Most stories from the collection would stay unknown if it were not for the role of researchers. This was the case when a researcher contacted staff regarding a Prisoner of War Ship Model, donated by his father. The ship model originates from Kenora, Ontario, where a logging camp had been outfitted as a POW camp during the Second World War, and the researcher’s grandfather had worked as a foreman. The German POW’s often had plenty of time on their hands, where they could focus on their craft, even selling their wares to their captors. From a Nazi soldier, the foreman bought this model a German U-boat. The model is not a replica of any specific vessel, but rather an artistic rendering of the Kriegsmarine. The foreman recollected that the prisoner would craft models from leftover scraps of wood and metal.
The tradition of POW Ship Models dates back, at least, to the Napoleonic Wars when captured French forces would spend their days working, gambling, and creating. This coincided with greater rights and freedoms concerning the humanity of prisoners, particularly those captured in combat. However, it was not until the Geneva Conventions that these liberties were afforded to lower class prisoners. These soldiers would craft intricate bone ship models from what they had available: animal bones from their rations, and often human hair for the rigging. These models are typically crafted from recollection, as no plans were available, so they are typically an inaccurate representation of the vessels.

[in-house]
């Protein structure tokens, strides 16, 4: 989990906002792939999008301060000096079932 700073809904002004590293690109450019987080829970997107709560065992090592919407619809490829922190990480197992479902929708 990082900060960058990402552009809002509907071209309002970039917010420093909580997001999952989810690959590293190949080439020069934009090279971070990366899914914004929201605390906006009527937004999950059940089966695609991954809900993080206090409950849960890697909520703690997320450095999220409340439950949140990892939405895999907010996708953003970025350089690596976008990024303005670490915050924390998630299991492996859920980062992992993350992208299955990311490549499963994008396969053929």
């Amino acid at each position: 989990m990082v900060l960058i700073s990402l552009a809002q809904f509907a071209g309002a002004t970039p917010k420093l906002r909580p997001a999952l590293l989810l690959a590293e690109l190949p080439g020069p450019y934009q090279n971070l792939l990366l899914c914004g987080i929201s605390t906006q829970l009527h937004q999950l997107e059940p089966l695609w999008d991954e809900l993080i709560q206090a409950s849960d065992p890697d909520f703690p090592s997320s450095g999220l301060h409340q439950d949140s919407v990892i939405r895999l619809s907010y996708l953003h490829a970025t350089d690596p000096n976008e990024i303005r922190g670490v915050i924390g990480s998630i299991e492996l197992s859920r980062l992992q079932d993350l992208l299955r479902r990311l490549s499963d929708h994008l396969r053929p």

The Maritime Museum of BC has a handful of POW models in its collection, however, some have more questionable provenance than others do. As the POW camps did not keep records of these crafts, the artists’ names are lost to time. We have to rely on the oral history provided by the donor, to trace the lineage of this object.